Bariatric Surgery for Adolescents
With rates of overweight among youth on the rise, bariatric surgery is sometimes considered as a treatment option for adolescents who are severely overweight. However, there are many concerns about the long-term effects of this type of operation on adolescents' developing bodies and minds. Adolescents often change their minds either before or after the procedure, and many weight loss surgeries are not reversible.
Experts in pediatric overweight and bariatric surgery recommend that surgical treatment only be considered when adolescents have tried for at least 6 months to lose weight and have not been successful.
Candidates should meet the following requirements:
- Severely overweight (BMI of 40 or more)
- Have reached their adult height (usually 13 or older for girls, 15 or older for boys)
- Have serious weight-related health problems such as type 2 diabetes or heart disease.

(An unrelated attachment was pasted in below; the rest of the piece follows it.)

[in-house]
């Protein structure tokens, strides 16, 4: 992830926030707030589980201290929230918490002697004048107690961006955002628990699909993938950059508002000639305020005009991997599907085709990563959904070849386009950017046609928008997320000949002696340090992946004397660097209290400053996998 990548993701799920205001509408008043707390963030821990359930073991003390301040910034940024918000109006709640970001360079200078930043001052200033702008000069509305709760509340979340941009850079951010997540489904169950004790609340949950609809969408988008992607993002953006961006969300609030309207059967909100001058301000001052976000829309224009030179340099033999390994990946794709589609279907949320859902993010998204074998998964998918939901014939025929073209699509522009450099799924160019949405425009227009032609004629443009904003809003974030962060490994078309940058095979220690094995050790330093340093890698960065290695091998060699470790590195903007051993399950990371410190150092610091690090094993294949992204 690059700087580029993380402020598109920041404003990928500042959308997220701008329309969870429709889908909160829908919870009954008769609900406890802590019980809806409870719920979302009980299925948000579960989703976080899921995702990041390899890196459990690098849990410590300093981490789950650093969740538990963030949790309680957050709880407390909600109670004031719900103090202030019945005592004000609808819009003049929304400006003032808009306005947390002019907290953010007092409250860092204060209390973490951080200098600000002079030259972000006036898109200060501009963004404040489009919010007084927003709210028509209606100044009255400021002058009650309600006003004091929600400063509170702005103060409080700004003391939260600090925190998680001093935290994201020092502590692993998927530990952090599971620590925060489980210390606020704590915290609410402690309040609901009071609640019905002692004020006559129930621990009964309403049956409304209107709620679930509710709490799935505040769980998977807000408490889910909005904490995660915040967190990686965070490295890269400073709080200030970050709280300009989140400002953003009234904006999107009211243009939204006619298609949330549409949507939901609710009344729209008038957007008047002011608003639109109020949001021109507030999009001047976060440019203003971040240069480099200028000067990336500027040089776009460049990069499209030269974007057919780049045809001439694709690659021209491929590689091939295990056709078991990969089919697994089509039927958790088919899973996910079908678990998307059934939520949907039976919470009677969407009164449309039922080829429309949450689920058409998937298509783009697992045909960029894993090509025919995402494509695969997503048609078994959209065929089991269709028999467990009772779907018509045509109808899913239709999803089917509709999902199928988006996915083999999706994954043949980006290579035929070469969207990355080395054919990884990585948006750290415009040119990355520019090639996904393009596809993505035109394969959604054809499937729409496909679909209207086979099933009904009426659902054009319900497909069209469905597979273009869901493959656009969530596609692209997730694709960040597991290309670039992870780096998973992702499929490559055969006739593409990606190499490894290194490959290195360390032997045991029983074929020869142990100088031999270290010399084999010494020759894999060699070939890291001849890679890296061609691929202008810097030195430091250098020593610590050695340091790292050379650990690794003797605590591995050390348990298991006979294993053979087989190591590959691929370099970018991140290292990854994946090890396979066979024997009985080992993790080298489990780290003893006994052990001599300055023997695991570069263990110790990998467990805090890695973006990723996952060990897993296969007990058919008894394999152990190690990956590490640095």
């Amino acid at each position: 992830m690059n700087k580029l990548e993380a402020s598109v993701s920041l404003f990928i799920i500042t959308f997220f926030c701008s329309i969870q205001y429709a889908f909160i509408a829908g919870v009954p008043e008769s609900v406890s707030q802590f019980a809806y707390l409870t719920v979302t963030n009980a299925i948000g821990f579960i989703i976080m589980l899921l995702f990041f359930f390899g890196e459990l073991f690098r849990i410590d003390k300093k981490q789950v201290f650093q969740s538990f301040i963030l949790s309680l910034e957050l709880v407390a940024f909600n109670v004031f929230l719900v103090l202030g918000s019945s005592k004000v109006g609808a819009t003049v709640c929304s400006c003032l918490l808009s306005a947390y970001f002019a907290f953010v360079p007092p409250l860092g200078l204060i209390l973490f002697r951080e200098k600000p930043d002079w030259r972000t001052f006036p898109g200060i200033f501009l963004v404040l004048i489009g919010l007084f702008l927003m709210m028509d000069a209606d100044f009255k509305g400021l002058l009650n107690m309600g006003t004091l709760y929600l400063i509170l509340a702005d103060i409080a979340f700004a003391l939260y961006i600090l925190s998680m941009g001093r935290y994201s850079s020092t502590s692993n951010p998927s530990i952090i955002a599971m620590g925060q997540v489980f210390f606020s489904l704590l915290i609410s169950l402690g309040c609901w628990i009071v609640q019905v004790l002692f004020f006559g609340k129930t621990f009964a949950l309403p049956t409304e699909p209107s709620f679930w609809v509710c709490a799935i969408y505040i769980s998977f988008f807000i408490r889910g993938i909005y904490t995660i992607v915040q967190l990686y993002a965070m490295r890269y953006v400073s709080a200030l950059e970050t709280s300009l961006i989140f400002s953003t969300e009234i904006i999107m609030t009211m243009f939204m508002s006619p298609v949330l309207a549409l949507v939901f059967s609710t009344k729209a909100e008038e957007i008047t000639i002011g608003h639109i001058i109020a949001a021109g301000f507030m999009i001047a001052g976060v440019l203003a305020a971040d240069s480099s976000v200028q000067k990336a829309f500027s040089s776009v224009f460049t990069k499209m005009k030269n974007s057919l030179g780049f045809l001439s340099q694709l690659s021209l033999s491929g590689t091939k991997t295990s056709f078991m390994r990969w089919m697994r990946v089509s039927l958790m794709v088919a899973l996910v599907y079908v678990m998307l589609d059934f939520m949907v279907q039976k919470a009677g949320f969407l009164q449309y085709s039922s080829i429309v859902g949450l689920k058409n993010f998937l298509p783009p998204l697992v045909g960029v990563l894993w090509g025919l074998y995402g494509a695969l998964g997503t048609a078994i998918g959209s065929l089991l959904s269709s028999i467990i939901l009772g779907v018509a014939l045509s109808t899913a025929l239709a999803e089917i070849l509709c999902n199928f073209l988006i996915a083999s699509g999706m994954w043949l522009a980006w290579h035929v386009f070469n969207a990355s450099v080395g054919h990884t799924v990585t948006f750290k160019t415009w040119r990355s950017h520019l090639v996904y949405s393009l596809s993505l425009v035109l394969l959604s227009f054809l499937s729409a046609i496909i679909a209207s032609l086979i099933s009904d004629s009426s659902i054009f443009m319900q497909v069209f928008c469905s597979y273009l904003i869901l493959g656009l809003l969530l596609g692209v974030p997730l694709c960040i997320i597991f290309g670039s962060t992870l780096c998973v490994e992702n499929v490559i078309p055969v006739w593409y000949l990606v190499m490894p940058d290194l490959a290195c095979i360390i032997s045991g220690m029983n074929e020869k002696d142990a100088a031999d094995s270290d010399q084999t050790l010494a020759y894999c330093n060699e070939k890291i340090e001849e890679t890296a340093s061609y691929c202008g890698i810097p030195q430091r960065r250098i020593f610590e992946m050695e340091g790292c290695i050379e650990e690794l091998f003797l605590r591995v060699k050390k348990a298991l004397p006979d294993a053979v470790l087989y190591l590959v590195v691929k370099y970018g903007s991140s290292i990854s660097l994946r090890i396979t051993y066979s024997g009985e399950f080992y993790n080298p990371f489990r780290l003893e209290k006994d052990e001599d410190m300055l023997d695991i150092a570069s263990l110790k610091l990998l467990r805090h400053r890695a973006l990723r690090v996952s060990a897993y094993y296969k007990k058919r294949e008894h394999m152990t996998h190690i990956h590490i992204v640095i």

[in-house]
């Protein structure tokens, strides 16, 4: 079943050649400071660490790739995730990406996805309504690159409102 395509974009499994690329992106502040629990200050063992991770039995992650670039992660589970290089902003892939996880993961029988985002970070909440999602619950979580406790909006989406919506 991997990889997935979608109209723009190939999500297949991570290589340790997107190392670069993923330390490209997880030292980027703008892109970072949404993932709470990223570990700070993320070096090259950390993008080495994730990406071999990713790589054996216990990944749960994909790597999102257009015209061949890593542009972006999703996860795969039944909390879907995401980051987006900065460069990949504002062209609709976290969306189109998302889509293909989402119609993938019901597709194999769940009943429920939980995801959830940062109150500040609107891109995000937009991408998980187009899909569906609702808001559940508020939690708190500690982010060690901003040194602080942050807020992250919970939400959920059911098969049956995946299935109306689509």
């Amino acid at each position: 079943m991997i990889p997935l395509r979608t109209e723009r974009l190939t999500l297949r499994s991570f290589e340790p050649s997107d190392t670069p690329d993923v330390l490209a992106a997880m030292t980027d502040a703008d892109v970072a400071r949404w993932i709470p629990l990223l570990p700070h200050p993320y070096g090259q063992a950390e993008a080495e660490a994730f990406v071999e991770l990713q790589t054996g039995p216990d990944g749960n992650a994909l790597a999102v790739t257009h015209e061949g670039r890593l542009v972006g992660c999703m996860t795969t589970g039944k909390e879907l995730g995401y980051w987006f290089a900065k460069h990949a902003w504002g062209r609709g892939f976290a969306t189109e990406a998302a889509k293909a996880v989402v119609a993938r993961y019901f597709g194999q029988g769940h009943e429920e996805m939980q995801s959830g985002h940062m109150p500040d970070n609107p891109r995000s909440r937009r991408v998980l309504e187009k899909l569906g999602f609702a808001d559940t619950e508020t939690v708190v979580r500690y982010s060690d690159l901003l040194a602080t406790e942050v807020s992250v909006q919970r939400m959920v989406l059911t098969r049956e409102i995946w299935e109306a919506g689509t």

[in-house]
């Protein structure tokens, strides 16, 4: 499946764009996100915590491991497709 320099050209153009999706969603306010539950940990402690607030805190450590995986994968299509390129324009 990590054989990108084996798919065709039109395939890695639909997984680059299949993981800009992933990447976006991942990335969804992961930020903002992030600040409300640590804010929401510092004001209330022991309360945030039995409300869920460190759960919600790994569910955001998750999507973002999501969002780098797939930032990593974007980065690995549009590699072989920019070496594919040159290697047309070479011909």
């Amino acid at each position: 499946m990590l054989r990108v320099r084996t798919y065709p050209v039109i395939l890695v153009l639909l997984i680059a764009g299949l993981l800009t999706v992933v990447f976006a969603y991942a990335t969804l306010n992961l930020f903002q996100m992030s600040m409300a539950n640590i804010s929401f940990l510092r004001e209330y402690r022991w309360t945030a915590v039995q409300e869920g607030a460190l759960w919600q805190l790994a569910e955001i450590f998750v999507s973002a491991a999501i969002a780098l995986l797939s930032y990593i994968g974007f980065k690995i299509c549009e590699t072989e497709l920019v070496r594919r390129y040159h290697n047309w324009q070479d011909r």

In addition, potential patients and their parents should be evaluated to see how emotionally prepared they are for the operation and the lifestyle changes they will need to make. Patients should also be referred to a team of experts in adolescent medicine and bariatric surgery who are qualified to meet their unique needs.
Adapted and excerpted from Obesity Action Coalition.
Reviewed by Paige Reddan, MS., RD., LN., CDE. 4/14
Surveys Find Adults with Type 2 Diabetes Are More Willing to Take Action to Achieve A1C Targets Quicker than Physicians and Other Medical Professionals Perceive
FDA Votes to Change Jardiance Label to Show Reduction in Heart-Related Deaths
Low Carb vs. High Carb II – My Diabetes Diet Battle Continued
Chicken Club Salad Pink Party Salad Cheddar and Mushroom Breakfast Squares Lemony Lentil and Goat Cheese Salad Chicken Encilantrada Gingered Almonds Mustard-Crusted Pork Roast Leek and Potato Gratin Enlitened Kosher Cooking - Light Waldorf Salad Turkey with Creamy Tarragon Sauce
Years before I was diagnosed with type 2 diabetes, The Other Half came out of a doctor's appointment with a diagnosis of "borderline diabetes" and an ADA exchange diet sheet. His health insurance agency followed up on the diagnosis with a glucometer and test strips. After a year or so of trying to follow the diet plan and test his glucose levels, things appeared to be back in "normal" range, and stood there until a couple of years after my own diagnosis. Shortly...